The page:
I don’t really remember the leaving.
I remember the two short-lived hugs at my terminal. I remember the hand full of salty tears that outlined our goodbye and I remember my hands holding onto my bags so tight that my knuckles lost most of their color. I carried them through the sliding glass doors and further forward, until my fingers began to tingle. And I didn’t check to see if they were still standing there behind me. But I didn’t have to turn around to know for sure. They were waiting until I disappeared, I could feel it.
I remember falling asleep and waking up to the tip tapping of the rain. It kissed me hello through the windows of my cab. And it was windy that day so the drops moved sideways before they rushed off the glass. My driver was speeding over the bridge, like he knew I had been waiting for days, months, years. Or maybe he was in a hurry to get home too, I couldn’t tell the difference.
I remember my hair was such a mess. My curls had formed a knot on the top of my head, but a few of them couldn’t quite reach and so they fell to frame my face instead. My four eyes had woken up to the light black shadows of the towering cement and the sparkles of the damp sidewalks. I tried hard not to blink. I didn’t want to miss any part of my introduction. And after a half a dozen stop lights and left hand turns down one-way streets, we found 8th. I remember stepping out with a new numbness in my legs. They couldn’t feel the ground in the beginning. It didn’t seem tangible and the two of them were the first to notice. They were in disbelief like the rest of me.
I remember the first few weeks of getting lost and wet. The clouds would cry and match my tears drop for drop. They’d fall to disguise mine but I never found a way to thank them for it. Walks were long and not always for a reason. I’d pass stranger after stranger. Sometimes our eyes would meet and it was a rush I wasn’t used to. It was easy to be brave when all we had were seconds. We’d intersect and we’d disappear before we had to work for anything.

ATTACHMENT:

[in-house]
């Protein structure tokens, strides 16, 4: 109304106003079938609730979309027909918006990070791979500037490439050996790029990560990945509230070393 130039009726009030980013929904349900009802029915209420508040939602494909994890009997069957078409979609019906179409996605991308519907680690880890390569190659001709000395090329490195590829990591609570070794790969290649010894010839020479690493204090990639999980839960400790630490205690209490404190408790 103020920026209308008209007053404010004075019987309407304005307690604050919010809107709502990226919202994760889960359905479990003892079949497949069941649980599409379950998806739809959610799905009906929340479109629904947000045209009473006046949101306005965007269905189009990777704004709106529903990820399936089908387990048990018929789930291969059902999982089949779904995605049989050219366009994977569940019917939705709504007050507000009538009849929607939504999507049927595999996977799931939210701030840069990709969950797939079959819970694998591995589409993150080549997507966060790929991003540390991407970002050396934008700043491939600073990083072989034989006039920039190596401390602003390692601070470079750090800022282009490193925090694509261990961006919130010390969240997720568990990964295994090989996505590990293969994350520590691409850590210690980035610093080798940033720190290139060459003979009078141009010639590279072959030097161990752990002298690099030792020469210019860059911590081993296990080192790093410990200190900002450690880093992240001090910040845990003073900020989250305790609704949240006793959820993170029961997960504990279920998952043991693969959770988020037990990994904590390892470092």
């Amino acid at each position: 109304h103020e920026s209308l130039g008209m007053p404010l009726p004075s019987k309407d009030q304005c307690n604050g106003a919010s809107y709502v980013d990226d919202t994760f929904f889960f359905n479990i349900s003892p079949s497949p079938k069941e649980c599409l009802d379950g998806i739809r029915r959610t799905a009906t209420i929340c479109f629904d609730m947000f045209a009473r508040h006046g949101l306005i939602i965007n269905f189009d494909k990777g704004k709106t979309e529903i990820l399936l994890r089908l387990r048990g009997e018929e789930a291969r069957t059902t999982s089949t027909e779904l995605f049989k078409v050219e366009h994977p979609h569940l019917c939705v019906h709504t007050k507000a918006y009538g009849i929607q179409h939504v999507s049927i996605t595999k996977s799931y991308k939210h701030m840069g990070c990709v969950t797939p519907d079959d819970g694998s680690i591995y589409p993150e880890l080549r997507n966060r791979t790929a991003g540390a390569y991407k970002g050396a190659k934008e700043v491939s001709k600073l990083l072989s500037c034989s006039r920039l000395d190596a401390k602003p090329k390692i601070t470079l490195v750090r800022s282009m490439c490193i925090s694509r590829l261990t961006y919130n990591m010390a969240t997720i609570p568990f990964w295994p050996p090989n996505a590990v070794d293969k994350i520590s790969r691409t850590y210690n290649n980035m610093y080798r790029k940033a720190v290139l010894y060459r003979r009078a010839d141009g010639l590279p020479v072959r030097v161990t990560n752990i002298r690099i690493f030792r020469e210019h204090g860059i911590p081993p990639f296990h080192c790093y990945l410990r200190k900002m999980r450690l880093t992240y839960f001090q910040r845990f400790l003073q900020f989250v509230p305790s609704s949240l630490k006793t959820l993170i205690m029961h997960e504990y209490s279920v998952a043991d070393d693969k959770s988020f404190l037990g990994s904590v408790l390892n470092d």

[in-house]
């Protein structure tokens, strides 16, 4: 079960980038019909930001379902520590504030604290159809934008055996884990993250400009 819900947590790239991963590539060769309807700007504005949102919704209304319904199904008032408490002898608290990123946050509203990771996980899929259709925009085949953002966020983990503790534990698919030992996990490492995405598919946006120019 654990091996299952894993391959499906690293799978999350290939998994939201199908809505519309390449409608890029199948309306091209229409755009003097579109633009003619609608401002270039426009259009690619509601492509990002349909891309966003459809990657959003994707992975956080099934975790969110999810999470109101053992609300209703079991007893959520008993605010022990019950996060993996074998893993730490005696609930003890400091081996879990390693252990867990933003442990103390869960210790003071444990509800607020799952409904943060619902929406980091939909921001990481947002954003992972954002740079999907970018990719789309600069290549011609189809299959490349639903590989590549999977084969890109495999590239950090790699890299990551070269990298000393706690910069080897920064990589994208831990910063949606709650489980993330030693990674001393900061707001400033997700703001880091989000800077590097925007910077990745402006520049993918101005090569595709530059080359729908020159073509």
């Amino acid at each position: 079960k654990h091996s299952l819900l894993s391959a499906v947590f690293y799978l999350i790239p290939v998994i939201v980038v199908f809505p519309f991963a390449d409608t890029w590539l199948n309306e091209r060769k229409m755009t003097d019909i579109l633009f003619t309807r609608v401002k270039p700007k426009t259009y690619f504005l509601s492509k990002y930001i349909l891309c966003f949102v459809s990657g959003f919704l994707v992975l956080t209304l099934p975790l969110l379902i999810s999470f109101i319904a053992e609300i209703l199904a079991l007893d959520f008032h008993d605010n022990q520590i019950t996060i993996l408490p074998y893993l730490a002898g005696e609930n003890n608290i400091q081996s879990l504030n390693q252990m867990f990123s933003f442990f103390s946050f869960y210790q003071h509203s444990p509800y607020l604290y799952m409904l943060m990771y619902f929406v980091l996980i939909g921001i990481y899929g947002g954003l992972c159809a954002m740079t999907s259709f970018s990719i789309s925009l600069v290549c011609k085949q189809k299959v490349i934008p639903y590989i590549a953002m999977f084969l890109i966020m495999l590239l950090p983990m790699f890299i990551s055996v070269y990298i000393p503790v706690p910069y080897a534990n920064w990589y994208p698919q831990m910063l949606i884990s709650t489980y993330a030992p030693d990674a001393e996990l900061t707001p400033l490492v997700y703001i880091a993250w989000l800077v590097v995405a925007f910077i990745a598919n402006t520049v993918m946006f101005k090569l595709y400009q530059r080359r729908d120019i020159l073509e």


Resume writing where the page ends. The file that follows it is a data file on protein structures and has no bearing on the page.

And I remember the winter wasn’t so bad. Mostly it was beautiful. The dark pavement turned white and the bleak trees turned lovely, peaceful and heavy with fresh flakes. I remember the dogs on my street would tip toe through the powder and past my front door. Their steps would hardly make a sound and then they’d have to head home because their fur coats were always less than they needed. I remember holding cups filled with anything I could find to keep me warm and awake. And I remember slipping into my bed next to the window, with inches left open to the outside. I liked to let in a little of the frozen air and the soft sirens and the screeching breaks. The combination formed an unexpected gentleness that could hum me to sleep every time.
I remember missing things I thought I had already buried into memories, like the sound of my parents’ garage tapping shut and the smell of the ocean and the stubborn turn of my steering wheel. I remember missing the look of empty streets and the way they would tuck themselves in for the night before the rest of us. I remember missing the smell of coffee grinds from the corner store and the year-round freckles that used to sprinkle themselves onto my white skin. I remember missing long showers and car rides with overflowing back seats and fresh-cut flowers from the backyard that used to decorate my nightstand. And I remember missing familiar voices waiting for me in the living room.
Weren’t you scared to leave? He whispered the question like he was trying to keep it a secret. I took a breath, but it felt too shallow. And then my eyes left his. They turned away to stare down at my red shoes. They must have been untied that whole time but I hadn’t noticed. I watched my feet slow their pace and I took my time to answer. No, I said. And it was honest and enough and so we kept walking.